Sicily ’43

By James Holland

Walking the ground, drawing on over thirty years of research, James Holland’s Sicily ’43 offers a vital new perspective on a major turning point in the second world war. This is a powerful and dramatic account of events, and this is an important book.

In Sicily ’43, James has filled in a major gap in the narrative history we thought we knew so well. Codenamed Operation HUSKY, the Allied assault on Sicily on 10 July 1943 is still the largest amphibious invasion ever mounted, landing more men in a single day than at any other time. Over 160,000 British, American and Canadian troops were dropped from the sky or came ashore, more than on D-Day just under a year later. The brutal, thirty-eight-day battle for Sicily involved daring raids by special forces, deals with the Mafia, attacks across mosquito-infested plains and perilous assaults up almost sheer faces of rock and scree. The invasion of Sicily also signalled a change in fortune. From here-on in, Italy ceased to take part actively in the war. The assault on Rome began and – pasta la vista, baby – the noose began to close around the neck of Nazi Germany. Brace yourselves. This is 640 pages of leave-me-alone-I’m-busy-with-a-book. What’s not to like? As always, James includes first-hand narratives that bring a story to life and make detailed research both enjoyable and very, very readable. Eccezionale. Do buy it. The button’s right there…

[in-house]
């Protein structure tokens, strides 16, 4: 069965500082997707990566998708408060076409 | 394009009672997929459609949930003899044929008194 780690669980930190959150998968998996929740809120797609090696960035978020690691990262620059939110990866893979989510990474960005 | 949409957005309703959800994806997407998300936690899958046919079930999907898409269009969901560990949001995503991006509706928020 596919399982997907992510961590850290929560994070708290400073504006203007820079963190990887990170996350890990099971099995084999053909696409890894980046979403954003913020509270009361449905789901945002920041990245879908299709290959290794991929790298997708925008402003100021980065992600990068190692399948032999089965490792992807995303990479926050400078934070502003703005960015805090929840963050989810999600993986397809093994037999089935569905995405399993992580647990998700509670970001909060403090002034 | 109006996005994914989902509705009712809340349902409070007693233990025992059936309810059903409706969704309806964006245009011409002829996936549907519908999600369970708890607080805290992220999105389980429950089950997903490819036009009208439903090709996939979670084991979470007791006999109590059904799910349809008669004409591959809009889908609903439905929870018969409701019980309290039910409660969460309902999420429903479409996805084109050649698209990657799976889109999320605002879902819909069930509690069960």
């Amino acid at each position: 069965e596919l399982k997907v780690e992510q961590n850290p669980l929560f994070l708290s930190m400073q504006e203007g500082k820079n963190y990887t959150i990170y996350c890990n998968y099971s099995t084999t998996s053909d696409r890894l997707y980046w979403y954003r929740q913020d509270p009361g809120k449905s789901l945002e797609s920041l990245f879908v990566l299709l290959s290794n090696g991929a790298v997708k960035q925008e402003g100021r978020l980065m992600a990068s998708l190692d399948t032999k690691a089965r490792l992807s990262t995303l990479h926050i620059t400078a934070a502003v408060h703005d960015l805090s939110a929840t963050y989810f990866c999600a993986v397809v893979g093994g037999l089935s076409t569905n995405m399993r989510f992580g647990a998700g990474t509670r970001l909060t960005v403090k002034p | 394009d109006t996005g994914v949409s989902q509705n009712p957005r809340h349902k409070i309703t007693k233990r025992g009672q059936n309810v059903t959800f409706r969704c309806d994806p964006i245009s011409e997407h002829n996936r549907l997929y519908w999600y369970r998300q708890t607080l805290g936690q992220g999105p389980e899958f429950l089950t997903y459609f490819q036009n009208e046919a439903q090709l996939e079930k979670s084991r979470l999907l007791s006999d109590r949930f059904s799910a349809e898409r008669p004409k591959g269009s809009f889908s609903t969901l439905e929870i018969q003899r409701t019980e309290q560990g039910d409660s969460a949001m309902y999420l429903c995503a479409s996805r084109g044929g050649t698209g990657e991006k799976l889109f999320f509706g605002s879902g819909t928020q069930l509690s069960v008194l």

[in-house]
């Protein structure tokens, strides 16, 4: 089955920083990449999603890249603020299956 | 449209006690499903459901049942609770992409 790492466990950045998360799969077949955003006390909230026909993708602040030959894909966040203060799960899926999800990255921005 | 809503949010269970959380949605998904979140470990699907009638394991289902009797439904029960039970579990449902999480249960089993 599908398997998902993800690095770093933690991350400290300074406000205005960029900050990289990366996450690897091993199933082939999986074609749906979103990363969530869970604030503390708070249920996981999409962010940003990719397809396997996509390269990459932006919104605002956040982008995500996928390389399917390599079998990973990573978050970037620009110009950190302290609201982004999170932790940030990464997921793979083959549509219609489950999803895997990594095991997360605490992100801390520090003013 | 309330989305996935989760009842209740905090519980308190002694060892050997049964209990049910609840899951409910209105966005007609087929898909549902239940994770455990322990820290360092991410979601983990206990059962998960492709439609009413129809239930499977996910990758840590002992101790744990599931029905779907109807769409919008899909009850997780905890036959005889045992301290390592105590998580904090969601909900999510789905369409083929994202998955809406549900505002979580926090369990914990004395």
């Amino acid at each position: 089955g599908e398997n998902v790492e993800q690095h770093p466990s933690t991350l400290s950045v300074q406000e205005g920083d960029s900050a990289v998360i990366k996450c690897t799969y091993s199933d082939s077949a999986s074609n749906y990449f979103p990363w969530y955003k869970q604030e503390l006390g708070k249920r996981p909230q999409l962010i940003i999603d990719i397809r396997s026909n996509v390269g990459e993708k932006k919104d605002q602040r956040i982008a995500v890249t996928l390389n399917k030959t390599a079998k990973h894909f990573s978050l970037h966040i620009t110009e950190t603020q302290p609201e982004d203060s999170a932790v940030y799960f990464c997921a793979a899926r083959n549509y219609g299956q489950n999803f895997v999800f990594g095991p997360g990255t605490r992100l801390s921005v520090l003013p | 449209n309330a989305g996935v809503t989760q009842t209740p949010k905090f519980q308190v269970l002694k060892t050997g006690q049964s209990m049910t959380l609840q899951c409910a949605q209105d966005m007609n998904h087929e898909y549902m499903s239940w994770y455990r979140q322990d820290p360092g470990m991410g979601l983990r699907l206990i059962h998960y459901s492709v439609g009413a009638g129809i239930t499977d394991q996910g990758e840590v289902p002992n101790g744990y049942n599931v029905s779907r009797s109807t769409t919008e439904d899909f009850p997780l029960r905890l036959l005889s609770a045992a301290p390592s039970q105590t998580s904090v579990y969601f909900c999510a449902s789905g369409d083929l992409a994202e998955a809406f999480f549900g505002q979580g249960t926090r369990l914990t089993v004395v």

Featured in:

>> Livestream Thursday 25th June 2020
>> Livestream Thursday 2nd July 2020
>> Livestream Thursday 30th July 2020
>> Podcast Episode 86: From Dunkirk to Sicily
>> Podcast Episode 87: Invasion tactics
>> Podcast Episode 93: Hitler’s Gamble
>> Podcast Episode 171: Sicily ’43

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